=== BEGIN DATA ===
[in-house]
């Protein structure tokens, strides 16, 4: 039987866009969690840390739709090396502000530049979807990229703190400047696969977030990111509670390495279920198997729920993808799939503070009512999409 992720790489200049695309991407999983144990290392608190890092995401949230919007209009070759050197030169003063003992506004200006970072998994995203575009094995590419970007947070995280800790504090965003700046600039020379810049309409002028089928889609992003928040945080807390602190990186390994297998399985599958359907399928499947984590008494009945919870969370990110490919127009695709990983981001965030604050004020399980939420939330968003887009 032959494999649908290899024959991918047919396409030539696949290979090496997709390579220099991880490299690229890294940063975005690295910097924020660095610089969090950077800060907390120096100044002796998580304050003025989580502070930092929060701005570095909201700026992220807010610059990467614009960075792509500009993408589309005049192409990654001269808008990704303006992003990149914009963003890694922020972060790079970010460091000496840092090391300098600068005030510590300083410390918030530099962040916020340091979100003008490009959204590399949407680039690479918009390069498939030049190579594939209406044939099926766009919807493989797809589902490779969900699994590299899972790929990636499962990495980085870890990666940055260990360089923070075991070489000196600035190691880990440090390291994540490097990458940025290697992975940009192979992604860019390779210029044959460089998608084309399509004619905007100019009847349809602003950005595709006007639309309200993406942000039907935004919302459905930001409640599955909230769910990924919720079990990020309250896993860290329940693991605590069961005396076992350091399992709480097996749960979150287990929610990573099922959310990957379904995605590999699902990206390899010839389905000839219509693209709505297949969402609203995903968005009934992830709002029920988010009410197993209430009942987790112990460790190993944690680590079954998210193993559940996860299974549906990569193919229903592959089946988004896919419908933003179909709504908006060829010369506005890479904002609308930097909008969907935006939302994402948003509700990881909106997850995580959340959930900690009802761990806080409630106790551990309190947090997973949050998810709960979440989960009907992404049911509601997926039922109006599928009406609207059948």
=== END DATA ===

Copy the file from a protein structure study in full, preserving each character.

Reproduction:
[in-house]
């Protein structure tokens, strides 16, 4: 039987866009969690840390739709090396502000530049979807990229703190400047696969977030990111509670390495279920198997729920993808799939503070009512999409 992720790489200049695309991407999983144990290392608190890092995401949230919007209009070759050197030169003063003992506004200006970072998994995203575009094995590419970007947070995280800790504090965003700046600039020379810049309409002028089928889609992003928040945080807390602190990186390994297998399985599958359907399928499947984590008494009945919870969370990110490919127009695709990983981001965030604050004020399980939420939330968003887009 032959494999649908290899024959991918047919396409030539696949290979090496997709390579220099991880490299690229890294940063975005690295910097924020660095610089969090950077800060907390120096100044002796998580304050003025989580502070930092929060701005570095909201700026992220807010610059990467614009960075792509500009993408589309005049192409990654001269808008990704303006992003990149914009963003890694922020972060790079970010460091000496840092090391300098600068005030510590300083410390918030530099962040916020340091979100003008490009959204590399949407680039690479918009390069498939030049190579594939209406044939099926766009919807493989797809589902490779969900699994590299899972790929990636499962990495980085870890990666940055260990360089923070075991070489000196600035190691880990440090390291994540490097990458940025290697992975940009192979992604860019390779210029044959460089998608084309399509004619905007100019009847349809602003950005595709006007639309309200993406942000039907935004919302459905930001409640599955909230769910990924919720079990990020309250896993860290329940693991605590069961005396076992350091399992709480097996749960979150287990929610990573099922959310990957379904995605590999699902990206390899010839389905000839219509693209709505297949969402609203995903968005009934992830709002029920988010009410197993209430009942987790112990460790190993944690680590079954998210193993559940996860299974549906990569193919229903592959089946988004896919419908933003179909709504908006060829010369506005890479904002609308930097909008969907935006939302994402948003509700990881909106997850995580959340959930900690009802761990806080409630106790551990309190947090997973949050998810709960979440989960009907992404049911509601997926039922109006599928009406609207059948």